Just the facts—and the FAQs.
We get asked this all the time. The skeptics want to know. And so do our well-meaning supporters who are concerned that low-income buyers won’t profit, as they might have, from the American dream of homeownership.
Owning a community land trust home most definitely does not keep people poor. Rather, it creates the housing stability needed to nurture family, career, health, and wellbeing. And it creates an opportunity to build wealth too. Read on to see how community land trust homes best serve Bainbridge Island’s need for affordable housing.
How do community land trusts work?
HRB is a community land trust. Community land trusts keep home prices low by separating the value of the home from the value of the land. HRB sells the home and retains ownership of the land, which it leases to the homeowner for a 99-year term with the option to renew. We oversee each original sale and every resale thereafter to ensure that homes are sold to other income-qualified households at a price that is affordable.
How do community land trust homes stay affordable?
Regulations in the ground lease—not market forces—dictate the sale price, balancing affordability for the buyer with equity for the seller. HRB homeowners earn a maximum 1.5% annual rate of return.
Does community land trust homeownership keep people poor?
The one we’ve all been waiting for…
While it is true that community land trust homeowners cannot sell at market rate and therefore won’t make the outsize profit so many associate with real estate, they earn equity by paying down the mortgage principal (instead of a landlord) and ultimately, by selling at a price that reflects a small percentage of appreciation. Equally important, mortgage payments are fixed and often become increasingly manageable, while rent can only go up.
In 2020, an HRB home, appraised at $604,500, sold for $185,107. The price was affordable to the buyer, and the seller built $62,000 in equity over seven years.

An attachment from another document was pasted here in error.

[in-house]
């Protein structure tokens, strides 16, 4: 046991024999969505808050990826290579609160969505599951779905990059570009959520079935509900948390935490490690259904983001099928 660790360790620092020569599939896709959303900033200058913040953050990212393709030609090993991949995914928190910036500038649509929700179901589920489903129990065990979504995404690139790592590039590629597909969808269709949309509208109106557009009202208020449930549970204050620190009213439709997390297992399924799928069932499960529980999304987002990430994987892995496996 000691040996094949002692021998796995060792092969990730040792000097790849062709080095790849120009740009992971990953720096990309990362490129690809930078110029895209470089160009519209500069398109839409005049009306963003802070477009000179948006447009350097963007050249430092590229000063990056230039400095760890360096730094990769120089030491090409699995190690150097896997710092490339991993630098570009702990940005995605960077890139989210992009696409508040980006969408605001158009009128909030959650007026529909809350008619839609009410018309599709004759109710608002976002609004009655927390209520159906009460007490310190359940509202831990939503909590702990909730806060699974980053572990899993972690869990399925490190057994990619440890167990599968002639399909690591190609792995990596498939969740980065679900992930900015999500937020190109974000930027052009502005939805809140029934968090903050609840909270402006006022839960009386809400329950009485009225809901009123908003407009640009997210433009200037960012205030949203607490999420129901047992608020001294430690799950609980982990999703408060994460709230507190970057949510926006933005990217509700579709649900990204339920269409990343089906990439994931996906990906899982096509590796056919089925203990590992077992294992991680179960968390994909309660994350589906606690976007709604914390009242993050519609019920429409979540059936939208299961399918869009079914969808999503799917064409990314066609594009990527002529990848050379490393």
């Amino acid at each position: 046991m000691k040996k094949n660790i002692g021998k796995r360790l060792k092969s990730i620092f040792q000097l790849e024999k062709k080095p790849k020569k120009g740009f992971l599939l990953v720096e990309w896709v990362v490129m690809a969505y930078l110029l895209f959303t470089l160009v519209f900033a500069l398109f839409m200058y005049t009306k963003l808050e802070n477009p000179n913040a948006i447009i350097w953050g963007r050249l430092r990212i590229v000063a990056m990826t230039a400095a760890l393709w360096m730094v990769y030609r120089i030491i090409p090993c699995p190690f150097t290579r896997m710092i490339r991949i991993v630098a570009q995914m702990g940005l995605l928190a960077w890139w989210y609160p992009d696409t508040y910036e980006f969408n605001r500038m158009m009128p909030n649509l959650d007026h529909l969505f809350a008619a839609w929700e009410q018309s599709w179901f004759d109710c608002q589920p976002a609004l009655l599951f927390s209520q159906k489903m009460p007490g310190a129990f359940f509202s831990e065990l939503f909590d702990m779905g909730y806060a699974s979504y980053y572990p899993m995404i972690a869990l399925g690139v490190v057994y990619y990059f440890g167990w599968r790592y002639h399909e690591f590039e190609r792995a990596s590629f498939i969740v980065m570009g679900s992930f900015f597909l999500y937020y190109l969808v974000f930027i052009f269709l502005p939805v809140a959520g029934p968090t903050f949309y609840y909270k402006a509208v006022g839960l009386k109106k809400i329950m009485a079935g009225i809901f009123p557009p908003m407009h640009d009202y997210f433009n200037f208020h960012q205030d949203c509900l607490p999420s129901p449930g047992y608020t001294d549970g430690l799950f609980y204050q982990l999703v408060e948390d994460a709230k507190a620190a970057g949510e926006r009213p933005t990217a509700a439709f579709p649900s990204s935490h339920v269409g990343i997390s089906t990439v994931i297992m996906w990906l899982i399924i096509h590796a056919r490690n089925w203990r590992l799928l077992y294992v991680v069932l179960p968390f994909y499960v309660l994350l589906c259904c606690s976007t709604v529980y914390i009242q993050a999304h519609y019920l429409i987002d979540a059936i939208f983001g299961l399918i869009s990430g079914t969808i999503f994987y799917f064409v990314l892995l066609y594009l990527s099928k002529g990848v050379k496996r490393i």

CLT homes are inheritable.
A $185,107 home on Bainbridge?!
That’s right. The homes at the HRB-designed Ferncliff Village were built on land donated by longtime Bainbridge residents, Lois and King Curtis. Construction of phase 1 (24 single-family homes) finished in 2014. Phase 2 (16 townhomes) finished in 2016. Certainly, free land and post-recession timing helped with affordability. But so does the passage of time. The 31 homes that HRB will acquire at Wintergreen Townhomes to be built off High School Road near Walgreens will have a base price of $355,000. Sure, that’s considerably more than $185,107. But check back in ten years. Housing prices will continue on their rapid rise, and that $350k is going to look even more affordable then than it does today.
Why are community land trusts a sustainable model for affordable housing?
Community land trust homes make maximum use of land and funding, and they align housing prices with wages.
Here’s what happens when there are no resale restrictions, as is the case with many other models of affordable housing:
- The individual homeowner sells at market rate, which on Bainbridge might mean considerable profit, maybe even enough to buy a home on the open market. One household benefits from the initial public and private subsidy that went into creating the affordable home.
- The community loses an affordable home. If it is to continue to create a place for people whose work and life circumstances make buying a market-rate home impossible, more land and funding must be found to build a replacement.
With their resale restrictions, community land trust homes continue to give back to the community, serving generations of low-income families to come.
Is allowing homeowners to sell on the open market a bad idea?
Not at all. Community land trusts prioritize the current and future needs of the whole community. But there are strong arguments in favor of the individual wealth-building model, especially when one considers the effects of structural racism. For example, Black people have had 90% of their land taken from them, violently and illegally, since the turn of the 20th century and suffer a continuing legacy of housing discrimination. In this light, the individual wealth-building model can be a way to right these historic and present-day wrongs.
But it’s unlikely to be the best model for Bainbridge, where land is at a premium and where many residents seek to balance their affordable housing and conservation goals.
What does homeownership not mean to HRB?
What does homeownership mean to HRB?
A safe and affordable place to live. Housing stability. A strong and healthy Bainbridge Island.